I have a very personal connection to our sources. If it hadn't been for the sources I probably would never have become a Unitarian minister. If anything made me sit up and pay serious attention to this Unitarian and Universalist movement of ours, it was discovering the sources. At that time I was not feeling very much at home or nourished by the Presbyterian Church and knew I needed to leave. Where might I go? I had some brief contact with Unitarians in Montreal but I hadn't paid much attention to them. They seemed too American for my Canadian blood, too rootless, with too many idle platitudes. They seemed too elitist. It was the Unitarian minister in Nashua, New Hampshire who passed on a little book to Ann saying, Ray might find this interesting. Actually I never paid for the book and years later when I reminded Steve Eddington of that fact and tried to pay for it he said, I think the movement got good value out of that gift. The book was titled Our Chosen Faith. It has since been republished under a new title A Chosen Faith. The original book dealt with the five sources and the newer one included the sixth. I can remember the very first time that I read the first source of our religious tradition. There were tears in my eyes; tears of joy and disbelief; like the discovery of a long-lost friend or a deeper self. The little book opened my eyes to the fact that this movement of ours has the potential for depth and breadth and is worth investigating further. So here I am.

The Kernel of the Source: a Story

The living tradition we share draws from many sources. The first source of our tradition is Direct experience of that transcending mystery and wonder, affirmed in all cultures, which moves us to a renewal of the spirit and an openness to the forces that create and uphold life. These words have rich meaning, too much for us to consider in the brief time that is mine this morning. I want to concentrate on the beginning part even though the latter part of the source is important too.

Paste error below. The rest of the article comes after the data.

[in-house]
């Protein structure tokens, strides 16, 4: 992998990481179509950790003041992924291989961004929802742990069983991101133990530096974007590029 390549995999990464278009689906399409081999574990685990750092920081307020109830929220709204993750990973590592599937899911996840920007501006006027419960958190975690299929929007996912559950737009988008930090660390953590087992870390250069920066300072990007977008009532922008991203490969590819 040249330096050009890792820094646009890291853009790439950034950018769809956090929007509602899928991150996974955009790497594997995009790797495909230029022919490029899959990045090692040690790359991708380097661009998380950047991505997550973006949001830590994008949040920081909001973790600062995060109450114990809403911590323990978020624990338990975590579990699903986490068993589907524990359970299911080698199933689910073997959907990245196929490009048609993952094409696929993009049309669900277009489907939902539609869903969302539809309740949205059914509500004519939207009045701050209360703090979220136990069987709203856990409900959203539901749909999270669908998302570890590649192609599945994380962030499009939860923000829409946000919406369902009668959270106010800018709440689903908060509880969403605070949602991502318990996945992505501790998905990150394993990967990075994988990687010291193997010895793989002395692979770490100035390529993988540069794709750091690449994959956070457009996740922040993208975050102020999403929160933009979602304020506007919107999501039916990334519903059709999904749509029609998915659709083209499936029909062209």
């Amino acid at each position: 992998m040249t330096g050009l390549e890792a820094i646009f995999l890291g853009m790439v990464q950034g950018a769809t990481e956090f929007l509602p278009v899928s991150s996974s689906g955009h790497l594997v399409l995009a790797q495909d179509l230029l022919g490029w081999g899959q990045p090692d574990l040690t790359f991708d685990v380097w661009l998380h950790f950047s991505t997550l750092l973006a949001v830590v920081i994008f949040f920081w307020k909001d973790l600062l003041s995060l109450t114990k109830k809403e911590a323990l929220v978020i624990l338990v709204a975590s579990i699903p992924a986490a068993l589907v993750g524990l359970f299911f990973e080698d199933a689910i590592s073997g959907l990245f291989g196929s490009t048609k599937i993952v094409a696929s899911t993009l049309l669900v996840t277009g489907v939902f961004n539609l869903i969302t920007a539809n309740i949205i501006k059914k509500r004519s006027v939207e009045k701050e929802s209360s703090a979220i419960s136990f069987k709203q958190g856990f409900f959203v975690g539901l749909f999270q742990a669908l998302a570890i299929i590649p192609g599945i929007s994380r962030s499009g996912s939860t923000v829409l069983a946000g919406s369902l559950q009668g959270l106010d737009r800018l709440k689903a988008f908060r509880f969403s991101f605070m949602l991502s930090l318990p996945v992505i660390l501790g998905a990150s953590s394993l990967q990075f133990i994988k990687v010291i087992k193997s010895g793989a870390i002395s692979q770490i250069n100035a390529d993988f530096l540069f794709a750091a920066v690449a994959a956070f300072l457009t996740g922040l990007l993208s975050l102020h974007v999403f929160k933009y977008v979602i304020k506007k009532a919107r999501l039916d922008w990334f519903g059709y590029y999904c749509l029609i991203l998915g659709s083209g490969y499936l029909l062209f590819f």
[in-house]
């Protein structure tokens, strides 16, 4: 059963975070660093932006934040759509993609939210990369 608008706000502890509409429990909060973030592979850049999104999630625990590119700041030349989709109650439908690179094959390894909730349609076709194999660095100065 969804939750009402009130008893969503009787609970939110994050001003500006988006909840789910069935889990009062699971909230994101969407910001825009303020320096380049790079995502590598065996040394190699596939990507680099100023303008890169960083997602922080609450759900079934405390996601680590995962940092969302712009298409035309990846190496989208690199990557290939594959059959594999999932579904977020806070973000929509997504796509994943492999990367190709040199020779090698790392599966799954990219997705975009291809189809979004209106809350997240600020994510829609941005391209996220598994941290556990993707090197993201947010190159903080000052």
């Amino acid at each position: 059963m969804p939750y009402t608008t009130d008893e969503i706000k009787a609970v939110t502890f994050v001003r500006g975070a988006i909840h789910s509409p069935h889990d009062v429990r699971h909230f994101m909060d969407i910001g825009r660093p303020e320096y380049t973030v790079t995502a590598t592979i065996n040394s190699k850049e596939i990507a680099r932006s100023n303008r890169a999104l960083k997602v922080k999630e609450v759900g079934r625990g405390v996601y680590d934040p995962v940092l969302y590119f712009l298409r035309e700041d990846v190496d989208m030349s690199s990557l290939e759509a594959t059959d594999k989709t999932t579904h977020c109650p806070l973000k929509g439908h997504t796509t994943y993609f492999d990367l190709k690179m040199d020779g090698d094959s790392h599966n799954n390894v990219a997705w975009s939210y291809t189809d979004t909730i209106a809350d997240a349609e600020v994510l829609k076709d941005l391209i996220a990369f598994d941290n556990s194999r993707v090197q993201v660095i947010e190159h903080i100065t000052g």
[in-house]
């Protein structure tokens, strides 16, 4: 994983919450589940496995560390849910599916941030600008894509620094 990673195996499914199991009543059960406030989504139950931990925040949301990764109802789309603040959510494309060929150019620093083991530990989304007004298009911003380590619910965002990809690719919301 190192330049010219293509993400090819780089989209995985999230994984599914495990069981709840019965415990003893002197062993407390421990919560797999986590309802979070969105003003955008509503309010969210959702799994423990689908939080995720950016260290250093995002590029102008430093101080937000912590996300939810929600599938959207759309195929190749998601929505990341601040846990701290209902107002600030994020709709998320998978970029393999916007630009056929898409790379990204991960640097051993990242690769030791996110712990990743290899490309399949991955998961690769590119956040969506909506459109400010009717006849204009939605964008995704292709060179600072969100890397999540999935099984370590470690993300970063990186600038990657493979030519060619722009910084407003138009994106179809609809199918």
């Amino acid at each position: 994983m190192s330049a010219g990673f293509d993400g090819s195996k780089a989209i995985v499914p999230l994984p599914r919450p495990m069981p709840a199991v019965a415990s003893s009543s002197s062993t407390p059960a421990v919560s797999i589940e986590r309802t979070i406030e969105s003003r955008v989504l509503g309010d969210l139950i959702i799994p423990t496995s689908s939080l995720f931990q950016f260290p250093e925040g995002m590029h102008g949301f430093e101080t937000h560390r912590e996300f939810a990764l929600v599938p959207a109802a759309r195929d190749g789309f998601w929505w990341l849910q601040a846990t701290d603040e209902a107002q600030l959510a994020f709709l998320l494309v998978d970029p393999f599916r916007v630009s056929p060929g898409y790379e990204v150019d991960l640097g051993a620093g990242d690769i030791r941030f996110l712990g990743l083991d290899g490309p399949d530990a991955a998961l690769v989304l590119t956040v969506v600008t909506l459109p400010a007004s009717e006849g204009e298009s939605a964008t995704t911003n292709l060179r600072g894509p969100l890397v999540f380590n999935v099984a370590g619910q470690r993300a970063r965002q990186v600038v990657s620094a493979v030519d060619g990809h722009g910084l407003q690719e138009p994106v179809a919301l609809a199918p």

Today I want to concentrate simply on the first two words Direct experience. If you grew up within a Christian environment, or just listened in on one, you probably sang or heard children sing the song Jesus Loves Me. Jesus loves me this I know for the Bible tells me so. If you ask a Christian how it is that they know or how are they certain that what they know is true, or why it is they believe what they believe, they will most probably say something like this. It is written in the Word of God. Jesus loves me. The Bible tells me so. For them that is proof enough. Muslims would reply in a similar fashion. If is written in the Koran it is true. Jews point to the Torah while Buddhism -- perhaps outside the North American variety - turns to the teachings of Buddha for the confirmation of truth. Hindus might point to the Gita or the Upanishads, Baha'is would cite the teachings of Baha'ullah, interpreted by the Supreme Council while Mormons would point to the writings of their prophet Joseph Smith. For many of the major and minor religious traditions the authority cited for why they believe what they believe is often a book of divinely inspired teachings.

I must confess that there is an attractive simplicity in such an understanding of truth, one which some days I envy. From time to time I wish that my probing for answers to ultimate questions could rest upon such a foundational authority, so solid and sure. For them it is enough and the question has been settled. They know what they know to be true because they have placed their faith in a tradition which tells them so. In spite of all that life can throw their way they stand solid upon the rock of this authority and are seldom shaken. Obviously there are some problems with such a faith stance, especially when two or more groups, each with their solid and sure truths collide with one another. Be that as it may, it has an attraction.